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Open AccessArticle

Mutation Scanning in a Single and a Stacked Genetically Modified (GM) Event by Real-Time PCR and High Resolution Melting (HRM) Analysis

1
Austrian Agency for Health and Food Safety, Spargelfeldstrasse 191, 1220 Vienna, Austria
2
Department of Nutritional Sciences, University of Vienna, Althanstraße 14, 1090 Vienna, Austria
3
Centre for Biosafety–GenØk, PB 6418 Science Park, 9294 Tromsoe, Norway
*
Author to whom correspondence should be addressed.
These authors contributed equally to this work.
Int. J. Mol. Sci. 2014, 15(11), 19898-19923; https://doi.org/10.3390/ijms151119898
Received: 13 August 2014 / Revised: 11 October 2014 / Accepted: 21 October 2014 / Published: 31 October 2014
(This article belongs to the Special Issue Detection and Safety Assessment of Genetically Modified Organisms)
Genetic mutations must be avoided during the production and use of seeds. In the European Union (EU), Directive 2001/18/EC requires any DNA construct introduced via transformation to be stable. Establishing genetic stability is critical for the approval of genetically modified organisms (GMOs). In this study, genetic stability of two GMOs was examined using high resolution melting (HRM) analysis and real-time polymerase chain reaction (PCR) employing Scorpion primers for amplification. The genetic variability of the transgenic insert and that of the flanking regions in a single oilseed rape variety (GT73) and a stacked maize (MON88017 × MON810) was studied. The GT73 and the 5' region of MON810 showed no instabilities in the examined regions. However; two out of 100 analyzed samples carried a heterozygous point mutation in the 3' region of MON810 in the stacked variety. These results were verified by direct sequencing of the amplified PCR products as well as by sequencing of cloned PCR fragments. The occurrence of the mutation suggests that the 5' region is more suitable than the 3' region for the quantification of MON810. The identification of the single nucleotide polymorphism (SNP) in a stacked event is in contrast to the results of earlier studies of the same MON810 region in a single event where no DNA polymorphism was found. View Full-Text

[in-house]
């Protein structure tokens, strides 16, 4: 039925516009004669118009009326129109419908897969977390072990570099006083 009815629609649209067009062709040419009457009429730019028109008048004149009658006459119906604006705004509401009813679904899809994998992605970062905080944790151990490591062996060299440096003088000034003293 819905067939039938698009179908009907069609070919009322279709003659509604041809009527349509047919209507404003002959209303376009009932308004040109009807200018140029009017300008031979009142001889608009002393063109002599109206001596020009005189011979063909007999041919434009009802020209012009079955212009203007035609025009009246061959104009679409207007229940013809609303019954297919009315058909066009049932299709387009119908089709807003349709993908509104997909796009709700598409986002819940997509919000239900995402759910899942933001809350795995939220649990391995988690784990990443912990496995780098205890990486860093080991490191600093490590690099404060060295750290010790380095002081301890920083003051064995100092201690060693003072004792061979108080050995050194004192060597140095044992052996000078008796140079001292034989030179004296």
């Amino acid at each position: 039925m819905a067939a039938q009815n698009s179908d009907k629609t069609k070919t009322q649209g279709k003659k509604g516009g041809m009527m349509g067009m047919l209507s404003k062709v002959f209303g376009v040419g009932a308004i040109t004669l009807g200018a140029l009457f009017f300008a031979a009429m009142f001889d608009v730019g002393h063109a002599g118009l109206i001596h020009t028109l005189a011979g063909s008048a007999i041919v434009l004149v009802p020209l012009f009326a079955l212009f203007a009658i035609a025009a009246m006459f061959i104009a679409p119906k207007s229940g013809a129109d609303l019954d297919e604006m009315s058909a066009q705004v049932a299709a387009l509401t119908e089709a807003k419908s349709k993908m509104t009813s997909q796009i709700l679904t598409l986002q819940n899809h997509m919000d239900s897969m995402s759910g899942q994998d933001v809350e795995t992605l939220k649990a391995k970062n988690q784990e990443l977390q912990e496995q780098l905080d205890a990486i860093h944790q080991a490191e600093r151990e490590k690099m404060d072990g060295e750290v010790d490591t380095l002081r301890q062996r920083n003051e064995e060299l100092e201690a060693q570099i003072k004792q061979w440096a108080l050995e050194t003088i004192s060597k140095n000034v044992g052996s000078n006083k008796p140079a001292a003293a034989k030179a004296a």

Keywords: HRM analysis; Scorpion primer; MON810; MON88017 × MON810; GT73; genetic stability; stacked event; GMO HRM analysis; Scorpion primer; MON810; MON88017 × MON810; GT73; genetic stability; stacked event; GMO
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MDPI and ACS Style

Ben Ali, S.-E.; Madi, Z.E.; Hochegger, R.; Quist, D.; Prewein, B.; Haslberger, A.G.; Brandes, C. Mutation Scanning in a Single and a Stacked Genetically Modified (GM) Event by Real-Time PCR and High Resolution Melting (HRM) Analysis. Int. J. Mol. Sci. 2014, 15, 19898-19923. https://doi.org/10.3390/ijms151119898

AMA Style

Ben Ali S-E, Madi ZE, Hochegger R, Quist D, Prewein B, Haslberger AG, Brandes C. Mutation Scanning in a Single and a Stacked Genetically Modified (GM) Event by Real-Time PCR and High Resolution Melting (HRM) Analysis. International Journal of Molecular Sciences. 2014; 15(11):19898-19923. https://doi.org/10.3390/ijms151119898

Chicago/Turabian Style

Ben Ali, Sina-Elisabeth; Madi, Zita E.; Hochegger, Rupert; Quist, David; Prewein, Bernhard; Haslberger, Alexander G.; Brandes, Christian. 2014. "Mutation Scanning in a Single and a Stacked Genetically Modified (GM) Event by Real-Time PCR and High Resolution Melting (HRM) Analysis" Int. J. Mol. Sci. 15, no. 11: 19898-19923. https://doi.org/10.3390/ijms151119898

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